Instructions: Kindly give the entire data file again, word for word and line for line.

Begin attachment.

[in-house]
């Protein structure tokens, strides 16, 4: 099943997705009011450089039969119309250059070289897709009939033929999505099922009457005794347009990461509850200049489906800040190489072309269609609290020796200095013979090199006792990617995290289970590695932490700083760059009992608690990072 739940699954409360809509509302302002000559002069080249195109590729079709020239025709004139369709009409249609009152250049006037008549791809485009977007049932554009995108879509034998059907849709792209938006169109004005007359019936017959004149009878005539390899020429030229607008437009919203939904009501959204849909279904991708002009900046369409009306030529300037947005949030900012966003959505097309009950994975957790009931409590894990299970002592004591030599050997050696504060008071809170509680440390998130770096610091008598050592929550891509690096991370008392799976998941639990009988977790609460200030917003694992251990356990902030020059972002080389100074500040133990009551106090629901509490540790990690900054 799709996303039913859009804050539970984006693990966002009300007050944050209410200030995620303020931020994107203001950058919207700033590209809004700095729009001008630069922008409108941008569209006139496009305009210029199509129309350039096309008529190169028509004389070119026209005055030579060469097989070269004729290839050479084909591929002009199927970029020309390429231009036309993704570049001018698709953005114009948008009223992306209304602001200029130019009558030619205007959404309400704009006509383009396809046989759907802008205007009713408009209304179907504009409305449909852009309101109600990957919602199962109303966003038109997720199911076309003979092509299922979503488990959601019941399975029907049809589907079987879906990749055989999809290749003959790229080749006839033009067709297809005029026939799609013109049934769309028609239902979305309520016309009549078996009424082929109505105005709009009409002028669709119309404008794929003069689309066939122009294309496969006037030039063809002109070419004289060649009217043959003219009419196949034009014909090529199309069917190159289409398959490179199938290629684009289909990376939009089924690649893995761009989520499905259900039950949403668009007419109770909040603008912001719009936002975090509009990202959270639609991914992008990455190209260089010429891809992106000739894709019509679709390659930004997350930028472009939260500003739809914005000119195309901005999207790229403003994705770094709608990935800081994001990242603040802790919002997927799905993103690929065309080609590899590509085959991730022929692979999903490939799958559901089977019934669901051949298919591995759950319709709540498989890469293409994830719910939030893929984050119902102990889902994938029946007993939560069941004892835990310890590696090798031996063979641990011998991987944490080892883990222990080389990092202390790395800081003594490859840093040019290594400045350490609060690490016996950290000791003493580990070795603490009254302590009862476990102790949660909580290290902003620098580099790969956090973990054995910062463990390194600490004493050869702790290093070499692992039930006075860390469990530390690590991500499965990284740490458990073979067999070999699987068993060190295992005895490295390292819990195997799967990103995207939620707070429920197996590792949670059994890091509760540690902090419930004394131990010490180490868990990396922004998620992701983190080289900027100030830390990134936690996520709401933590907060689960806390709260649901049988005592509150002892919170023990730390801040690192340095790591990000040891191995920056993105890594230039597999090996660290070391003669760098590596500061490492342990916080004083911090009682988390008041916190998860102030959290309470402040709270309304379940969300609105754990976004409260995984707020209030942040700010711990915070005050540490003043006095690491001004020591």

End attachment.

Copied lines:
[in-house]
């Protein structure tokens, strides 16, 4: 099943997705009011450089039969119309250059070289897709009939033929999505099922009457005794347009990461509850200049489906800040190489072309269609609290020796200095013979090199006792990617995290289970590695932490700083760059009992608690990072 739940699954409360809509509302302002000559002069080249195109590729079709020239025709004139369709009409249609009152250049006037008549791809485009977007049932554009995108879509034998059907849709792209938006169109004005007359019936017959004149009878005539390899020429030229607008437009919203939904009501959204849909279904991708002009900046369409009306030529300037947005949030900012966003959505097309009950994975957790009931409590894990299970002592004591030599050997050696504060008071809170509680440390998130770096610091008598050592929550891509690096991370008392799976998941639990009988977790609460200030917003694992251990356990902030020059972002080389100074500040133990009551106090629901509490540790990690900054 799709996303039913859009804050539970984006693990966002009300007050944050209410200030995620303020931020994107203001950058919207700033590209809004700095729009001008630069922008409108941008569209006139496009305009210029199509129309350039096309008529190169028509004389070119026209005055030579060469097989070269004729290839050479084909591929002009199927970029020309390429231009036309993704570049001018698709953005114009948008009223992306209304602001200029130019009558030619205007959404309400704009006509383009396809046989759907802008205007009713408009209304179907504009409305449909852009309101109600990957919602199962109303966003038109997720199911076309003979092509299922979503488990959601019941399975029907049809589907079987879906990749055989999809290749003959790229080749006839033009067709297809005029026939799609013109049934769309028609239902979305309520016309009549078996009424082929109505105005709009009409002028669709119309404008794929003069689309066939122009294309496969006037030039063809002109070419004289060649009217043959003219009419196949034009014909090529199309069917190159289409398959490179199938290629684009289909990376939009089924690649893995761009989520499905259900039950949403668009007419109770909040603008912001719009936002975090509009990202959270639609991914992008990455190209260089010429891809992106000739894709019509679709390659930004997350930028472009939260500003739809914005000119195309901005999207790229403003994705770094709608990935800081994001990242603040802790919002997927799905993103690929065309080609590899590509085959991730022929692979999903490939799958559901089977019934669901051949298919591995759950319709709540498989890469293409994830719910939030893929984050119902102990889902994938029946007993939560069941004892835990310890590696090798031996063979641990011998991987944490080892883990222990080389990092202390790395800081003594490859840093040019290594400045350490609060690490016996950290000791003493580990070795603490009254302590009862476990102790949660909580290290902003620098580099790969956090973990054995910062463990390194600490004493050869702790290093070499692992039930006075860390469990530390690590991500499965990284740490458990073979067999070999699987068993060190295992005895490295390292819990195997799967990103995207939620707070429920197996590792949670059994890091509760540690902090419930004394131990010490180490868990990396922004998620992701983190080289900027100030830390990134936690996520709401933590907060689960806390709260649901049988005592509150002892919170023990730390801040690192340095790591990000040891191995920056993105890594230039597999090996660290070391003669760098590596500061490492342990916080004083911090009682988390008041916190998860102030959290309470402040709270309304379940969300609105754990976004409260995984707020209030942040700010711990915070005050540490003043006095690491001004020591």